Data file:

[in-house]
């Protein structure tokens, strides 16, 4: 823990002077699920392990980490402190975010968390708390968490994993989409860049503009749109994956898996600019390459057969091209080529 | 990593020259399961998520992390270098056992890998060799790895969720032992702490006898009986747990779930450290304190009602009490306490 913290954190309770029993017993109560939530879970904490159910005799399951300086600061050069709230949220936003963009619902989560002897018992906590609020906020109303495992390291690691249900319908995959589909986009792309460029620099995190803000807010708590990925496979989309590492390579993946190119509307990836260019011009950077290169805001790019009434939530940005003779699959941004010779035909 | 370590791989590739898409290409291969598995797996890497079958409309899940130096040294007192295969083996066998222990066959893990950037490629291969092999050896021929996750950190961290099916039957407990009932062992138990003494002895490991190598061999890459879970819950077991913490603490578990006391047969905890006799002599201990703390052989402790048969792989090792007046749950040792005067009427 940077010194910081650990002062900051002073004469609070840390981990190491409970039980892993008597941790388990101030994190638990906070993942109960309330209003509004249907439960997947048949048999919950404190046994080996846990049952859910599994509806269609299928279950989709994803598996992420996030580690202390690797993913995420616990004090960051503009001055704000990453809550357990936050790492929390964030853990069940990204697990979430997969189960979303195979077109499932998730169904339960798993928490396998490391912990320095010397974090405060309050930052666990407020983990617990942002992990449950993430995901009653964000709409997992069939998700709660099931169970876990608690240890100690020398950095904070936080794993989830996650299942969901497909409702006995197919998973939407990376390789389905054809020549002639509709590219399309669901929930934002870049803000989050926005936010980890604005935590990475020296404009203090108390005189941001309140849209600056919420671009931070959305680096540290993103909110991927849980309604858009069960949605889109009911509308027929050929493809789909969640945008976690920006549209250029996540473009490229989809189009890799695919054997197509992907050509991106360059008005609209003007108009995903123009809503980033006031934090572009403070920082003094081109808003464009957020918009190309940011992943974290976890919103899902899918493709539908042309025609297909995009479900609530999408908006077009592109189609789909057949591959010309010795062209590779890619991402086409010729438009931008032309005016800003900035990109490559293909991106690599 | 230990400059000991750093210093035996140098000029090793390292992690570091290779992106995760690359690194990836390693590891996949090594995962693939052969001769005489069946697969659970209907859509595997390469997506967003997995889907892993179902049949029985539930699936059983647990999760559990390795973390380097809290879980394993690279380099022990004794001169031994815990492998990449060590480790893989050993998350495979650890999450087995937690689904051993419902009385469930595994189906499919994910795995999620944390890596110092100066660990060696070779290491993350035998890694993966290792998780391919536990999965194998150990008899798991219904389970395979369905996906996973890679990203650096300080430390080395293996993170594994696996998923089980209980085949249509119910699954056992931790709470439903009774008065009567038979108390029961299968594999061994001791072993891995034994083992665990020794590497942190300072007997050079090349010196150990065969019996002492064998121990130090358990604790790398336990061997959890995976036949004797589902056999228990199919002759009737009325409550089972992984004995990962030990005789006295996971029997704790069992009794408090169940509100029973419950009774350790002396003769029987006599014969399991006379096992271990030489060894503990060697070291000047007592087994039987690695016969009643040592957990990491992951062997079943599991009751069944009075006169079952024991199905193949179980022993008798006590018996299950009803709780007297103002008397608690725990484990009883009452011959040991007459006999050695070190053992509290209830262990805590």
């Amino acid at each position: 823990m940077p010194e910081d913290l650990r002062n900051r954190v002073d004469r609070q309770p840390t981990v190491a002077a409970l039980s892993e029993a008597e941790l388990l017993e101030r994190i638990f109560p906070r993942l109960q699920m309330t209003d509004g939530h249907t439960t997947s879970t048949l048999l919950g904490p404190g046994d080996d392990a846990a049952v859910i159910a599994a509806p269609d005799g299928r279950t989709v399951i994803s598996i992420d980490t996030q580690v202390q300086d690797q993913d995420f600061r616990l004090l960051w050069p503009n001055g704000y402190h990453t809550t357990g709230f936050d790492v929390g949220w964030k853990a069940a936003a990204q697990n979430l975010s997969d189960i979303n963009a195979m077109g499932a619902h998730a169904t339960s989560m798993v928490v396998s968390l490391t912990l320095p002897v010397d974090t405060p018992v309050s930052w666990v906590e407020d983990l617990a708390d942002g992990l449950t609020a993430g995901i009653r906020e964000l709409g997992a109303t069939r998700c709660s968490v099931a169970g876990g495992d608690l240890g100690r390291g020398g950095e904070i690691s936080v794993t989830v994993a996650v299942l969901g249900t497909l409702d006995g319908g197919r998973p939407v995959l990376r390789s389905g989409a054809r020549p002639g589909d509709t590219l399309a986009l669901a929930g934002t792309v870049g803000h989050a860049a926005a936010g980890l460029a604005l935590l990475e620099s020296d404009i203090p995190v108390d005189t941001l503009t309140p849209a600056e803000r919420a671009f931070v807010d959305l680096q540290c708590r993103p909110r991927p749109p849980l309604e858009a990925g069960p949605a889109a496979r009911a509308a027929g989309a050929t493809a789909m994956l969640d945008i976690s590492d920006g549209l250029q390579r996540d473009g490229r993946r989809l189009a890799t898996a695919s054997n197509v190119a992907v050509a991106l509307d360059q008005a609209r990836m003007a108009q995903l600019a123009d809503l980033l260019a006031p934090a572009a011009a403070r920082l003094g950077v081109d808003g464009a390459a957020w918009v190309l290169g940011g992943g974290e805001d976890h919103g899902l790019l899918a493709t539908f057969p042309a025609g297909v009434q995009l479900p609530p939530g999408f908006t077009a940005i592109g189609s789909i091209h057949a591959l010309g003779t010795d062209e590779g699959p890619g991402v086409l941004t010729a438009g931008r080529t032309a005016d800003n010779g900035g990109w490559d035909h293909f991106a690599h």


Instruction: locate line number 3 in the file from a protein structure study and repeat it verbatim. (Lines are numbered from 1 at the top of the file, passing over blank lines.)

């Amino acid at each position: 823990m940077p010194e910081d913290l650990r002062n900051r954190v002073d004469r609070q309770p840390t981990v190491a002077a409970l039980s892993e029993a008597e941790l388990l017993e101030r994190i638990f109560p906070r993942l109960q699920m309330t209003d509004g939530h249907t439960t997947s879970t048949l048999l919950g904490p404190g046994d080996d392990a846990a049952v859910i159910a599994a509806p269609d005799g299928r279950t989709v399951i994803s598996i992420d980490t996030q580690v202390q300086d690797q993913d995420f600061r616990l004090l960051w050069p503009n001055g704000y402190h990453t809550t357990g709230f936050d790492v929390g949220w964030k853990a069940a936003a990204q697990n979430l975010s997969d189960i979303n963009a195979m077109g499932a619902h998730a169904t339960s989560m798993v928490v396998s968390l490391t912990l320095p002897v010397d974090t405060p018992v309050s930052w666990v906590e407020d983990l617990a708390d942002g992990l449950t609020a993430g995901i009653r906020e964000l709409g997992a109303t069939r998700c709660s968490v099931a169970g876990g495992d608690l240890g100690r390291g020398g950095e904070i690691s936080v794993t989830v994993a996650v299942l969901g249900t497909l409702d006995g319908g197919r998973p939407v995959l990376r390789s389905g989409a054809r020549p002639g589909d509709t590219l399309a986009l669901a929930g934002t792309v870049g803000h989050a860049a926005a936010g980890l460029a604005l935590l990475e620099s020296d404009i203090p995190v108390d005189t941001l503009t309140p849209a600056e803000r919420a671009f931070v807010d959305l680096q540290c708590r993103p909110r991927p749109p849980l309604e858009a990925g069960p949605a889109a496979r009911a509308a027929g989309a050929t493809a789909m994956l969640d945008i976690s590492d920006g549209l250029q390579r996540d473009g490229r993946r989809l189009a890799t898996a695919s054997n197509v190119a992907v050509a991106l509307d360059q008005a609209r990836m003007a108009q995903l600019a123009d809503l980033l260019a006031p934090a572009a011009a403070r920082l003094g950077v081109d808003g464009a390459a957020w918009v190309l290169g940011g992943g974290e805001d976890h919103g899902l790019l899918a493709t539908f057969p042309a025609g297909v009434q995009l479900p609530p939530g999408f908006t077009a940005i592109g189609s789909i091209h057949a591959l010309g003779t010795d062209e590779g699959p890619g991402v086409l941004t010729a438009g931008r080529t032309a005016d800003n010779g900035g990109w490559d035909h293909f991106a690599h």